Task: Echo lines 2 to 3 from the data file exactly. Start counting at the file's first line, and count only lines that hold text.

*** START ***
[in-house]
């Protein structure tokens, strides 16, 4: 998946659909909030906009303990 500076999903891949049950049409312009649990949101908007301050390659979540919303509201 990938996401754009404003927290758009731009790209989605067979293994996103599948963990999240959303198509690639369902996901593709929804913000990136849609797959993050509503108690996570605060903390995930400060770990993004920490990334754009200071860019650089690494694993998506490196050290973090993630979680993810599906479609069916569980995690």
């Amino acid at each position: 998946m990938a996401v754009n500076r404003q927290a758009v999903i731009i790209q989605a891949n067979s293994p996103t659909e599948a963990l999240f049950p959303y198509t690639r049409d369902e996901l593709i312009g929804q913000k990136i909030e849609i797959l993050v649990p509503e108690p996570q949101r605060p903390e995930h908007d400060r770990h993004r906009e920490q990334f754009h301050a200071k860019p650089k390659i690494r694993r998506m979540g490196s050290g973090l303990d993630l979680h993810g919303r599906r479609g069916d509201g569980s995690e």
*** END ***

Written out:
């Protein structure tokens, strides 16, 4: 998946659909909030906009303990 500076999903891949049950049409312009649990949101908007301050390659979540919303509201 990938996401754009404003927290758009731009790209989605067979293994996103599948963990999240959303198509690639369902996901593709929804913000990136849609797959993050509503108690996570605060903390995930400060770990993004920490990334754009200071860019650089690494694993998506490196050290973090993630979680993810599906479609069916569980995690």
């Amino acid at each position: 998946m990938a996401v754009n500076r404003q927290a758009v999903i731009i790209q989605a891949n067979s293994p996103t659909e599948a963990l999240f049950p959303y198509t690639r049409d369902e996901l593709i312009g929804q913000k990136i909030e849609i797959l993050v649990p509503e108690p996570q949101r605060p903390e995930h908007d400060r770990h993004r906009e920490q990334f754009h301050a200071k860019p650089k390659i690494r694993r998506m979540g490196s050290g973090l303990d993630l979680h993810g919303r599906r479609g069916d509201g569980s995690e």